Transgender Murder Victim Remembrance Reminds of Inequalities
The number of people murdered for being transgender has been increasing in the U.S., says Simone Kraus. She read the names of 54 victims from the past year at a gathering for Transgender Day of Remembrance on Nov. 20, at Milford United Methodist Church, hosted by Reverend Jenn Lovallo.
“I got a sense of the humanity of each person lost because Simone included details about each one,” said Lovallo. “They weren’t just numbers.”
But the number had more than doubled from two years earlier when 25 had been murdered, Kraus said, although identification of murder victims as transgender has been inconsistent, according to the Human Rights Campaign.
November 20 was designated for the observance in 1999, when a vigil was held for Rita Hester. She had been murdered in Boston the year before for being transgender, Kraus said. She pointed out that most transgender murder victims are women of color, and an article in the American Criminal Law Review noted that 23 of 26 victims in 2018 were POC.
“In those communities, there’s less acceptance of transgender people,” said Kraus.
Black transgender women particularly face hardship. A Time magazine story cites the 2015 U.S. Transgender Survey by the National Center for Transgender Equality, finding that “38% of black trans people surveyed reported living in poverty, compared to just 12% of the U.S. population and 29% of transgender people overall. The respondents also reported greater housing instability, with 51% of black trans women reporting that they have experienced homelessness at some point in their life. Black trans women were also disproportionately likely to report having participated in sex work for food or shelter, and 42% of black trans women said they had taken part in income-based sex work, compared to 12% of overall survey respondents.”
Although the murders did not necessarily occur in the context of sex work, such circumstances particularly leave transgender women of color vulnerable. Men who kill when they are surprised to discover that their sex partner is transgender have sometimes been vindicated by the “trans panic defense,” outlawed in only 18 states, Kraus said. This defense is used to justify the defendant’s claim that they lost control in some way as a result of their panicked reaction.
“Red states that introduced legislation limiting the rights of transgender people are where 60% of transgender murders happened,” Kraus said. “This year, 131 of those bills were introduced in 33 states. Those laws are dehumanizing.”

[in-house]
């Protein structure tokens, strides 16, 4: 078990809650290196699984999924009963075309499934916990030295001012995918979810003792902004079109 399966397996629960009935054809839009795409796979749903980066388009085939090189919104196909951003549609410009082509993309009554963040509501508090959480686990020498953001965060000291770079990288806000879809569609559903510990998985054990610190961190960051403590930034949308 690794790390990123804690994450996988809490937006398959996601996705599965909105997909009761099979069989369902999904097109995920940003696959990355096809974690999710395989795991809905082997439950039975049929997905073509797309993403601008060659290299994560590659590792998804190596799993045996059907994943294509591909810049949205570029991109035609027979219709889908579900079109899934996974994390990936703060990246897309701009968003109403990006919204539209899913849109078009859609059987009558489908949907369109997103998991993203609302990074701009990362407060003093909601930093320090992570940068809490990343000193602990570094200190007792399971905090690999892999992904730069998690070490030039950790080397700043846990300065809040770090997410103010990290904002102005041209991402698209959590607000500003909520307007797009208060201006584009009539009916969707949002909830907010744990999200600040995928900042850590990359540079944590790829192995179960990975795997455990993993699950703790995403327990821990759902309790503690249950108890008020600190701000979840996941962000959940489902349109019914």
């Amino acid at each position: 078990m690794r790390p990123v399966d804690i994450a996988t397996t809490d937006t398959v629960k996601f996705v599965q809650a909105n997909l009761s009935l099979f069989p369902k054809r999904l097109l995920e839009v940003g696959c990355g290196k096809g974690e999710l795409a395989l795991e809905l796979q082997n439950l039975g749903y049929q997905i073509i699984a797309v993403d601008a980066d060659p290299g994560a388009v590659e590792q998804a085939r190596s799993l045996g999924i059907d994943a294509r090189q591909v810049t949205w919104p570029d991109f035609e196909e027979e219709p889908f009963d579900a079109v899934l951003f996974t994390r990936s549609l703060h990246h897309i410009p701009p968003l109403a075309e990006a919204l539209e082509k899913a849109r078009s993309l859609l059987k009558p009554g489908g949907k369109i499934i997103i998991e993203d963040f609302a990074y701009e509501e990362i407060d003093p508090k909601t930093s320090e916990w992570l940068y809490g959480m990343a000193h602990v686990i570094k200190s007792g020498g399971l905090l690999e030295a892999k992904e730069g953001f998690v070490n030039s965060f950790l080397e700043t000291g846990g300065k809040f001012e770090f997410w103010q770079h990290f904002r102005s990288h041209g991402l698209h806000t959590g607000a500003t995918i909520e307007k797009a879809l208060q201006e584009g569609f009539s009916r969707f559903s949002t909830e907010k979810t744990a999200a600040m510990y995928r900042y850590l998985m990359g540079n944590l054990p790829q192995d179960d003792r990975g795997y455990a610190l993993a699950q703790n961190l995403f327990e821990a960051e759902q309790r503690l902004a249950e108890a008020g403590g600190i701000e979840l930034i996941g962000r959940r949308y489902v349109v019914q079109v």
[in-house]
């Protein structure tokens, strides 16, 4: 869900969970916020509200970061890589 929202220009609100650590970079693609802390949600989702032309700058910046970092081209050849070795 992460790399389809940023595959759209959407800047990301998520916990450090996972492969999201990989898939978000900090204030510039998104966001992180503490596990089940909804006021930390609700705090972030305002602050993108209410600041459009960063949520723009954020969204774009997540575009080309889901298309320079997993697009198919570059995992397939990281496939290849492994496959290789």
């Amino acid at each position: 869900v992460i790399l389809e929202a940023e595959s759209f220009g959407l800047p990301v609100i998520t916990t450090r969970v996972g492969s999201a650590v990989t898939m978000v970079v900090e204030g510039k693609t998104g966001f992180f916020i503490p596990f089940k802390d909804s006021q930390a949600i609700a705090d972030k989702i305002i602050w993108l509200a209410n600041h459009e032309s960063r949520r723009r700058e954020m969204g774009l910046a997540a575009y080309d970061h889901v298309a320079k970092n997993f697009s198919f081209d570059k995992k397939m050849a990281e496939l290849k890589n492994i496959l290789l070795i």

Kraus says she experiences that dehumanization. Although she lives in New Jersey, she notices a tendency in Pennsylvania for people to be more openly derisive toward her, as a transgender woman, when she approaches the Triversity Pride Center in Milford, a gathering place for the LGBTQ+, where she is vice president.
“Pennsylvania people are more vocal about expressing their prejudices to everyone in hearing range than I’ve experienced in New York or New Jersey,” she said. “Don’t get me wrong. It’s there, but people are less likely to show themselves as bigoted.”
Particularly troubling to her recently have been the introduction of laws banning hormone therapy for youth, consistent with their gender experience. This year, 35 such bills have appeared in state legislatures around the country, according to the Human Rights Campaign. Although some medical risks have been found with hormone therapy, mental health gains from the treatments can be pivotal. Kraus pointed out that 41% of transgender youth attempt suicide. She knows those feelings well, having verged on suicide earlier in her life.
Suicidality decreases steeply with hormone therapy consistent with a transgender person’s experience of their gender, along with use of their chosen name and gender pronouns, Kraus said.
Meanwhile, previous legislation has been interpreted to forbid housing discrimination on the basis of gender, but proving discrimination in court can be lengthy and tedious, she said. She wants to see the more assertive federal bill known as the Equality Act (HR5) pass, prohibiting discrimination based on sex, sexual orientation, and gender identity in such realms as public accommodations and facilities, education, federal funding, employment, housing, credit, and the jury system.
Steven Bloomer-Teague, an attorney and also president of the Triversity Pride Center, agreed with Kraus.
“Interpretation means that there isn't specific language protecting the LGBTQ community. The problem with interpretations is, unless made by the State Supreme Court, that can change with a different administration. The Equality Act is a federal law that applies to all 50 states. It provides very specific protections to the LGBTQ Community, including, but not limited to, protections in housing discrimination.”
“Some think that trangender people want special rights. But no, we just want the same rights,” said Kraus.
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